One of the most frustrating things about dealing with a loved one that has an addiction is the denial that occurs.
It all started innocently. I was a young believer in the campaigns “ This is your brain when you are on drugs” and ”Just say no to drugs”. I signed numerous promises in elementary and middle school promising never to smoke, drink or use drugs.
A Day In the Life of An Alcoholic The day after Saint Patrick’s Day in 2010 is a day I will never forget because it was one of the worst days of my life. I woke up in a jail cell still half-drunk, covered in bruises, my hair a mess and facing felony charges of assaulting a police officer.
I have even seen several comments stating that overdose victims should not be given Narcan anymore in order to “solve the problem.” Has our society really become so cold that so many people would rather stand by and let someone die than give them another chance at life? Since when has this sort of behavior become socially acceptable? Why are people so quick to spew hate on social media?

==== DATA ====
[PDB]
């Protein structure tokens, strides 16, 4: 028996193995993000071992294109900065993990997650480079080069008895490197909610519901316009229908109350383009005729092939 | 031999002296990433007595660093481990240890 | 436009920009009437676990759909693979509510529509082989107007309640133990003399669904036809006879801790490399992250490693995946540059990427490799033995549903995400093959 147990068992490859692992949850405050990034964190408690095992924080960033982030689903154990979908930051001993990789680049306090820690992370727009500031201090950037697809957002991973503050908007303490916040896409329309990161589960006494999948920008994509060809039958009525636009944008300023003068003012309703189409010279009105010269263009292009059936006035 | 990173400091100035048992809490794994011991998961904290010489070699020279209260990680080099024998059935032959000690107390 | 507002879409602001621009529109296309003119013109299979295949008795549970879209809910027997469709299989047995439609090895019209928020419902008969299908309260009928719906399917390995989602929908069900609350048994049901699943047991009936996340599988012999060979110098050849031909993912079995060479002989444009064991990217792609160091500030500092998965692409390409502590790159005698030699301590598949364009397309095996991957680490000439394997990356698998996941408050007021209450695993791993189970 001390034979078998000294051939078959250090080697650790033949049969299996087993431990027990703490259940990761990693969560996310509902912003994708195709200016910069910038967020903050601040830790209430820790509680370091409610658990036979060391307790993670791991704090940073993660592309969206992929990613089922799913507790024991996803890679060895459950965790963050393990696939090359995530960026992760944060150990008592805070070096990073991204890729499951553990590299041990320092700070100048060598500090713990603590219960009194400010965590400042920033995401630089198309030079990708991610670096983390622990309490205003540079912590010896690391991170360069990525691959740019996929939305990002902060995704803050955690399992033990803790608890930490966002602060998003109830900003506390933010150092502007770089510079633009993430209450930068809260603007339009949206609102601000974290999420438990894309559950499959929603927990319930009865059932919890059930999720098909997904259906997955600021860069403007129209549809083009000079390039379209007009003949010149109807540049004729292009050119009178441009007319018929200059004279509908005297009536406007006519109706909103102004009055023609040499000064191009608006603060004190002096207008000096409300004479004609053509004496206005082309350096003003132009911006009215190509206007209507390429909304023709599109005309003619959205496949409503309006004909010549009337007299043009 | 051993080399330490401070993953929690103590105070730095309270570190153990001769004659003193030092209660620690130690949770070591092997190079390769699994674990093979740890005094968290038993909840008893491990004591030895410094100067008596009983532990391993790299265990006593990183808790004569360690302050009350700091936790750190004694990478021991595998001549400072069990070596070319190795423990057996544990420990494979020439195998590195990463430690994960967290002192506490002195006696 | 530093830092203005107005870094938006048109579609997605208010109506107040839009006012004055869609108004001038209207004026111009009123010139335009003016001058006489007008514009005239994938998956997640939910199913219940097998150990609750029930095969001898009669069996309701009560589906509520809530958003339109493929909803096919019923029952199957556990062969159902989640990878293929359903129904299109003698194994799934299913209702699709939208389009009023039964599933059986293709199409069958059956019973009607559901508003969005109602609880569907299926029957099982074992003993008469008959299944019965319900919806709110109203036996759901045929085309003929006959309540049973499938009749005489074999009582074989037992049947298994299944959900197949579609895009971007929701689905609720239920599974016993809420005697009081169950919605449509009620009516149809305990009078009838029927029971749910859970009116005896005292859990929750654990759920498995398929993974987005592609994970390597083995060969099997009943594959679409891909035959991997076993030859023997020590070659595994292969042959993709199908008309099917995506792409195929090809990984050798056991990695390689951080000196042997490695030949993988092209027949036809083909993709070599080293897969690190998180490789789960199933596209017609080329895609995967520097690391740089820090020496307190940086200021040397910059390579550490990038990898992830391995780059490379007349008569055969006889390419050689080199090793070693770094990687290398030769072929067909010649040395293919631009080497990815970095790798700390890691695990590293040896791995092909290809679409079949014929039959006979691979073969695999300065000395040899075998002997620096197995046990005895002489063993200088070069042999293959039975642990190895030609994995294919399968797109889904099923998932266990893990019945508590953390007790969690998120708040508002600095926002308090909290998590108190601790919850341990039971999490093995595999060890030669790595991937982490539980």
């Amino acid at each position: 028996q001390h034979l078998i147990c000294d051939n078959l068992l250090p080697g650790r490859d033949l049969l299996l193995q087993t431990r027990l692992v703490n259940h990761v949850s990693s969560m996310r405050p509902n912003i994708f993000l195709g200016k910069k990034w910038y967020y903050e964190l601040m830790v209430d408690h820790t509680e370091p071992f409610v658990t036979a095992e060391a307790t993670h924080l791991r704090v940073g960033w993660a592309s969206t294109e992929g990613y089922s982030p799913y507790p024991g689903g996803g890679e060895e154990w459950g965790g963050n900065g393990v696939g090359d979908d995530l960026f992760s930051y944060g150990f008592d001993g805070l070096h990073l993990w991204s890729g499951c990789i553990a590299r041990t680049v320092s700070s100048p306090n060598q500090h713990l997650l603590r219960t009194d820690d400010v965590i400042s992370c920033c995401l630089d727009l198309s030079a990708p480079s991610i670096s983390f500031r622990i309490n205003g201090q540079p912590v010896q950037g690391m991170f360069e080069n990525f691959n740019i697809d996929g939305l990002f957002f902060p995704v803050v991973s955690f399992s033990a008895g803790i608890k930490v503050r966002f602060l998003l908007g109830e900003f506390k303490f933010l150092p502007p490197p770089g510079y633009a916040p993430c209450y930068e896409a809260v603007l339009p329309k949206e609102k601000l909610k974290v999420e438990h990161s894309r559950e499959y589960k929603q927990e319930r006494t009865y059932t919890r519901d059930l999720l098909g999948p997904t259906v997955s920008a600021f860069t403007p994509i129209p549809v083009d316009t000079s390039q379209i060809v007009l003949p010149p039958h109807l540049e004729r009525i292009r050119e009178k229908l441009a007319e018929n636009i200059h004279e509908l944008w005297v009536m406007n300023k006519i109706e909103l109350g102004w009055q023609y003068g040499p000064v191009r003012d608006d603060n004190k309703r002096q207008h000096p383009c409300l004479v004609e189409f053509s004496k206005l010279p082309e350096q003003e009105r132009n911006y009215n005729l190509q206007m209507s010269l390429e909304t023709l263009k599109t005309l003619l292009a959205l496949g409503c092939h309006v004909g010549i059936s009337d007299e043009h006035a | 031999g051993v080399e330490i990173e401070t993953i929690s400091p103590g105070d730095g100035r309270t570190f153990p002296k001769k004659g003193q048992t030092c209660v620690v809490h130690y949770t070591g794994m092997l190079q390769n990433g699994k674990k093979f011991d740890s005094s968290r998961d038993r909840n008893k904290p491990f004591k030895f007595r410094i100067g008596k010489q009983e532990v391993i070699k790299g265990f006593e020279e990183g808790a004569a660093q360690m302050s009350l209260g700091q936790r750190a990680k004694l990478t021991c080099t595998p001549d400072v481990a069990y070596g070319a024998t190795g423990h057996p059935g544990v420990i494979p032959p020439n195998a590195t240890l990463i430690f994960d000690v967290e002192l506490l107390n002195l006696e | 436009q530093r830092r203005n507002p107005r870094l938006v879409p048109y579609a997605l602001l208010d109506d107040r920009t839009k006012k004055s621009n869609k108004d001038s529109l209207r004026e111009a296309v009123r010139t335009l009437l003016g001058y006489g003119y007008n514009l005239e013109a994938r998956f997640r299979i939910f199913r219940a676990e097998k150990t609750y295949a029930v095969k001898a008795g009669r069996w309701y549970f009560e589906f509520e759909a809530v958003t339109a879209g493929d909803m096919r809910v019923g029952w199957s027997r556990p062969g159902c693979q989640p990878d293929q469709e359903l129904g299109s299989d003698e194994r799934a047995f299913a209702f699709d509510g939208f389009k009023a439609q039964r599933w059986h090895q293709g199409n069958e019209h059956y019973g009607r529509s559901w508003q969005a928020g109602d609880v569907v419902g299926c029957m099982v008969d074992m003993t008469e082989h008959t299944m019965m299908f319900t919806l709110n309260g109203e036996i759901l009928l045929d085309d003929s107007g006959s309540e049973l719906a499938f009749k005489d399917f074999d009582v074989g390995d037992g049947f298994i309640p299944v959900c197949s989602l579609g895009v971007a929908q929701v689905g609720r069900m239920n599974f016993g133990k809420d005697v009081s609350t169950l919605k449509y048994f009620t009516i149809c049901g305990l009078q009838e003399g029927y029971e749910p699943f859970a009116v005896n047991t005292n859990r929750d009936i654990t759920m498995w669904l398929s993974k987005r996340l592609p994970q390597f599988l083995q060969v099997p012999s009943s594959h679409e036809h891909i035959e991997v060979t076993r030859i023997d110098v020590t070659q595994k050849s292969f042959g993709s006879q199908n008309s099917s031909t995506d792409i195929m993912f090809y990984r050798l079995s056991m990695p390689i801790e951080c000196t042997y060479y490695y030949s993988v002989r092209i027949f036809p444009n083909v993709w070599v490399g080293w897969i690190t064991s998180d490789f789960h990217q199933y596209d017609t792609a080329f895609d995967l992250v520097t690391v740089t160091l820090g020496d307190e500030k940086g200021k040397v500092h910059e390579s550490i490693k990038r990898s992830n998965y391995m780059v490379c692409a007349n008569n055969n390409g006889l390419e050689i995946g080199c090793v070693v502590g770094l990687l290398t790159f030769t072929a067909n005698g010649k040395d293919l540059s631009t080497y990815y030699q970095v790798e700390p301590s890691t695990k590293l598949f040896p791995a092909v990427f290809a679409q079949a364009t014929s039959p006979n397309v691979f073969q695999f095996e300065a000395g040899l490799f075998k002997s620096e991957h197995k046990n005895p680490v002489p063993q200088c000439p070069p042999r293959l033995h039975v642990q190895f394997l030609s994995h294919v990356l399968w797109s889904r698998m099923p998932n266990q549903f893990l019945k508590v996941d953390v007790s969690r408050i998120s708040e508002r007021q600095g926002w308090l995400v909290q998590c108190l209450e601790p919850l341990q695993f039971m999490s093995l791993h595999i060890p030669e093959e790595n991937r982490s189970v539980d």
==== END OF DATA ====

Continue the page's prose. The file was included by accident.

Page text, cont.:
How Sobriety Has Become the Foundation for My Life About seven and a half years ago, my life was what many people might call a mess. I was having a hard time making ends meet and had to move back in with my parents because I was drinking entirely too much alcohol.
The other day I was watching TV, and I saw an advertisement for Coors Light beer that was promoting morning drinking. The ad which may seem innocent enough to many showed two male roommates in their twenties cracking open a morning beer while eating breakfast and watching football.
With the high rates of addiction across the United States you’d be hard-pressed not to know anyone who has been affected by this nationwide problem. That being said here are some of the ways you can help support a friend whose loved one is addicted to drugs or alcohol.
While talking to your children about drugs sounds about as enjoyable as listening to nails on a chalkboard it is something every parent must face…
Many people hold off going to treatment in November and December because of the holiday season. They rationalize putting off getting help by telling themselves that they do not want to miss out on family time and special moments.
When a person finishes up addiction treatment they can have a difficult time readjusting to their new life. Many people mistakenly believe that all of the work happens during time spent in rehab. While there is a lot of self-reflection and growth that occurs during the addiction treatment process this is only the very beginning of starting a life of recovery.